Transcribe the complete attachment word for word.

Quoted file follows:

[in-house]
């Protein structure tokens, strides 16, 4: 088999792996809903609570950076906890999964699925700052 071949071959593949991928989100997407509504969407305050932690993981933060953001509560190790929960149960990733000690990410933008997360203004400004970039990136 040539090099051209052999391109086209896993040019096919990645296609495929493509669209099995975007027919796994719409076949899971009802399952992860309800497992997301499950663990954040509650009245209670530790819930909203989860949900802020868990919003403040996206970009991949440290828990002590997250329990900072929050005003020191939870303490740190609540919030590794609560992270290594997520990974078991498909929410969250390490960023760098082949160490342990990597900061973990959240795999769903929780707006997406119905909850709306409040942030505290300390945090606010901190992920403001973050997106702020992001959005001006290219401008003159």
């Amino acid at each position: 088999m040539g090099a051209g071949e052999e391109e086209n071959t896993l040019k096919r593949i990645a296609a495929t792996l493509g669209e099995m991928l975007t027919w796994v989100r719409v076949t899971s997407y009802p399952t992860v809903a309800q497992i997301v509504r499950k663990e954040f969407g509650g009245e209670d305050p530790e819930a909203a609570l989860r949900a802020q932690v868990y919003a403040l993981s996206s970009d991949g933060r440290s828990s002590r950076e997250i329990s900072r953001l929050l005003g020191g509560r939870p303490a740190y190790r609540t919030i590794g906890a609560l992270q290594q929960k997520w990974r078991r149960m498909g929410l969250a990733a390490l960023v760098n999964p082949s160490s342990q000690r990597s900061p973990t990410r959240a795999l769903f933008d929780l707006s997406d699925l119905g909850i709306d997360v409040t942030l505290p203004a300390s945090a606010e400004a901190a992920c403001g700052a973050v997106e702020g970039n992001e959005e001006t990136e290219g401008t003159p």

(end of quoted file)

[in-house]
């Protein structure tokens, strides 16, 4: 088999792996809903609570950076906890999964699925700052 071949071959593949991928989100997407509504969407305050932690993981933060953001509560190790929960149960990733000690990410933008997360203004400004970039990136 040539090099051209052999391109086209896993040019096919990645296609495929493509669209099995975007027919796994719409076949899971009802399952992860309800497992997301499950663990954040509650009245209670530790819930909203989860949900802020868990919003403040996206970009991949440290828990002590997250329990900072929050005003020191939870303490740190609540919030590794609560992270290594997520990974078991498909929410969250390490960023760098082949160490342990990597900061973990959240795999769903929780707006997406119905909850709306409040942030505290300390945090606010901190992920403001973050997106702020992001959005001006290219401008003159």
């Amino acid at each position: 088999m040539g090099a051209g071949e052999e391109e086209n071959t896993l040019k096919r593949i990645a296609a495929t792996l493509g669209e099995m991928l975007t027919w796994v989100r719409v076949t899971s997407y009802p399952t992860v809903a309800q497992i997301v509504r499950k663990e954040f969407g509650g009245e209670d305050p530790e819930a909203a609570l989860r949900a802020q932690v868990y919003a403040l993981s996206s970009d991949g933060r440290s828990s002590r950076e997250i329990s900072r953001l929050l005003g020191g509560r939870p303490a740190y190790r609540t919030i590794g906890a609560l992270q290594q929960k997520w990974r078991r149960m498909g929410l969250a990733a390490l960023v760098n999964p082949s160490s342990q000690r990597s900061p973990t990410r959240a795999l769903f933008d929780l707006s997406d699925l119905g909850i709306d997360v409040t942030l505290p203004a300390s945090a606010e400004a901190a992920c403001g700052a973050v997106e702020g970039n992001e959005e001006t990136e290219g401008t003159p």